93% of patients with type 2 diabetes have a high or very high risk of fatal events such as heart attack or stroke within a decade. This is the conclusion of a study published in the European Journal of Preventive Cardiology, a journal of the European Society of Cardiology (ESC), in which researchers from the Sant Pau Research Institute- IIB Sant Pau have participated. In view of these data, the prevention of heart attacks and strokes in patients with type 2 diabetes treated in primary care should be an urgent priority.

The research, which analyzed data from nearly 375,000 people in Catalonia, also points out that “half of the patients in the very high risk group had no history of heart disease, which means that they would not be candidates to receive medication to prevent heart attacks and strokes,” according to Manuel Mata-Casas, researcher at the CIBER for Diabetes and Associated Metabolic Diseases (CIBERDEM) and the Jordi Gol University Institute for Primary Care Research (IDIAP Jordi Gol), and one of the coordinators of this work.

Researchers from the Sant Pau Research Institute – IIB Sant Pau, attached to CIBERDEM, and the Murcia Health Service, specifically from the Cartagena Casco Health Center and the Santa Lucía Hospital, both in Cartagena , Murcia, have also participated in the work.

This is a transversal study which used the database of the Information System for the Development of Research in Primary Care (SIDIAP), which includes 74% of the total population of Catalonia. The SIDIAP database contains anonymous and longitudinal patient information extracted from the electronic medical record system (e-CAP) used by all the primary care centers of the Catalan Institute of Health in Catalonia. The study population included 373,185 people over 18 years of age diagnosed with type 2 diabetes. The average age was 70.1 years and 45.2% were women. About 72% had high blood pressure, 45% were obese, 60% had high serum cholesterol and 14% were current smokers.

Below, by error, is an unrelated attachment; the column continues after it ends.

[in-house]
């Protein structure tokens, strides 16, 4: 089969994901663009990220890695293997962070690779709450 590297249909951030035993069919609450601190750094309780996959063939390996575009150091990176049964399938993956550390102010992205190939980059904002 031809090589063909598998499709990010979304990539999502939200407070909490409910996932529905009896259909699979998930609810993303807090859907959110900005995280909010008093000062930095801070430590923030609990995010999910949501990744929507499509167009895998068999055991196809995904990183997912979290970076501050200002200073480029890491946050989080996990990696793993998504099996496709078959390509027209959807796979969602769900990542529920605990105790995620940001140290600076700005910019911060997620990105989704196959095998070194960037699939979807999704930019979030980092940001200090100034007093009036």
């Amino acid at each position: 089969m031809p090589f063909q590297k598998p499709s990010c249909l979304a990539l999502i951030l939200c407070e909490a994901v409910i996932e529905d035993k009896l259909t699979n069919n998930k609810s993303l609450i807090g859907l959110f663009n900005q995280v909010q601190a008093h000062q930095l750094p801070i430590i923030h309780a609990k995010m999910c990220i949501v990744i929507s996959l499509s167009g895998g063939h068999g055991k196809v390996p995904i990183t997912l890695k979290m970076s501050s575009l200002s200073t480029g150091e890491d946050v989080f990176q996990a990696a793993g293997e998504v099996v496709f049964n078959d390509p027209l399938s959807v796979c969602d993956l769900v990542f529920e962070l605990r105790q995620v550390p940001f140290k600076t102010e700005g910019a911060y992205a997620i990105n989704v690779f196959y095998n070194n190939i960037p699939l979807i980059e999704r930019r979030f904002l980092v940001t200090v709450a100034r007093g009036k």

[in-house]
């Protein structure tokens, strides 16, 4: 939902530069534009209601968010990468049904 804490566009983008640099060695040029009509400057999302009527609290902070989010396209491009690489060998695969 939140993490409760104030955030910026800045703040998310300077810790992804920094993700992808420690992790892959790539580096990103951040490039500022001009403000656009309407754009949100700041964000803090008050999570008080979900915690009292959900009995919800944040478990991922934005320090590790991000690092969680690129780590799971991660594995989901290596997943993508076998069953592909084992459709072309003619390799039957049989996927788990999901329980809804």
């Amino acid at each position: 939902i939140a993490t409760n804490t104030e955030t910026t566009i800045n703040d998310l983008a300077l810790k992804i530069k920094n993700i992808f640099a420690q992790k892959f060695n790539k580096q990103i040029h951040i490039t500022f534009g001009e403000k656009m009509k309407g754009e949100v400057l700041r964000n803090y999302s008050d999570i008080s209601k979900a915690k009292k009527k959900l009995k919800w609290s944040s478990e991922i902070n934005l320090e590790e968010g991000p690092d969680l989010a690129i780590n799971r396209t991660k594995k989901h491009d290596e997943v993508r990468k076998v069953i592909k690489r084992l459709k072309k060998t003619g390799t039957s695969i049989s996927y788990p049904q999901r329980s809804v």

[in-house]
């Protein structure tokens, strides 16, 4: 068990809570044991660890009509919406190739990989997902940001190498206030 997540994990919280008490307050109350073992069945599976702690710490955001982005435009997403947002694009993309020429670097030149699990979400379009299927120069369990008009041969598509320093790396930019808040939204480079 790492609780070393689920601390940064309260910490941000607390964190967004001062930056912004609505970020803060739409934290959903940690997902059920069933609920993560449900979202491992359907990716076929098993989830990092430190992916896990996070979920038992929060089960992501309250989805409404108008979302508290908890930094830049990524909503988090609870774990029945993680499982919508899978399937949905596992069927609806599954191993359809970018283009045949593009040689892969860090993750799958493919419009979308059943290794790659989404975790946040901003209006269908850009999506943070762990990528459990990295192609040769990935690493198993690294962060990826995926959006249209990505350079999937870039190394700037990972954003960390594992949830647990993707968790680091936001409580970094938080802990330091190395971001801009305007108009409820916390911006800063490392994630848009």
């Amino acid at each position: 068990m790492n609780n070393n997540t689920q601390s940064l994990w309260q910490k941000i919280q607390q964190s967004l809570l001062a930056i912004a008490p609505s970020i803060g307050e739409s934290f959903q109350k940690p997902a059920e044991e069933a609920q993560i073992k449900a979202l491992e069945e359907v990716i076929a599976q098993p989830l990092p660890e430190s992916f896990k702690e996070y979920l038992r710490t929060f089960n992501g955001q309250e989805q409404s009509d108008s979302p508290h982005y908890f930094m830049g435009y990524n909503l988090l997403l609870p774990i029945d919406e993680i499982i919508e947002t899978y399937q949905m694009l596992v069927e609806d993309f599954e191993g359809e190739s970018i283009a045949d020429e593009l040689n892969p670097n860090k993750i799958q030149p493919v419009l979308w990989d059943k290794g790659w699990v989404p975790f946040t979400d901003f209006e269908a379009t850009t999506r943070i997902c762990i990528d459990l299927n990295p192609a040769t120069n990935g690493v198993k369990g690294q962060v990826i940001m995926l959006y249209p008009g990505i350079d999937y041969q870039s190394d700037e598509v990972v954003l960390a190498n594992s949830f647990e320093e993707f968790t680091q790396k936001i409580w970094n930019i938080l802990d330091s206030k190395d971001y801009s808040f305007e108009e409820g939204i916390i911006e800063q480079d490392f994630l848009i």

Probability of suffering a fatal event in 10 years

The researchers calculated the likelihood that each participant would have a heart attack or fatal stroke within 10 years using categories in the European Society of Cardiology (ESC) guidelines on diabetes and cardiovascular disease. The three categories are: very high risk (above 10%), high risk (between 5% and 10%), and moderate risk (below 5%). To be classified as very high risk, patients must have established cardiovascular disease (e.g., heart attack or previous stroke) or other conditions that threaten their health, such as severe kidney failure or diabetic retinopathy, or at least three cardiovascular risk factors (advanced age, high blood pressure, high serum cholesterol, smoking, obesity).

More than half of the participants (53.4%) were at very high risk of fatal cardiovascular events. This observation was more frequent in men (55.6%) than in women (50.7%). About 39.6% were classified as high risk and only 7% had a moderate risk of dying from a heart attack or stroke within 10 years.

Cardiovascular risk in Mediterranean populations

“To our knowledge, this study on almost 375,000 people from a well validated population-based database illustrates the situation in the Mediterranean for the first time. Traditionally, cardiovascular risk in the region has been lower than in central and northern Europe or the United States, so our results should generate concern and a call to action to prevent heart attacks and strokes in people with type 2 diabetes in primary care,” Dr. Mata-Casas said.

“These findings, in a primary care setting, should drive the implementation of integrated care. Healthy behaviors are the cornerstone of preventing cardiovascular disease and should be combined with control of blood glucose, serum cholesterol, and blood pressure. Family physicians and nurses should agree on treatment goals with patients, taking into account their characteristics and preferences,” he concludes.

Link to the reference article:

Cebrián-Cuenca A, Mata-Cases M, Franch-Nadal J, et al. Half of patients with type 2 diabetes mellitus are at very high cardiovascular risk according to the ESC/EASD categories: data from a large Mediterranean population. Eur J Prev Cardiol. 2020. doi:10.1093/eurjpc/zwaa073.

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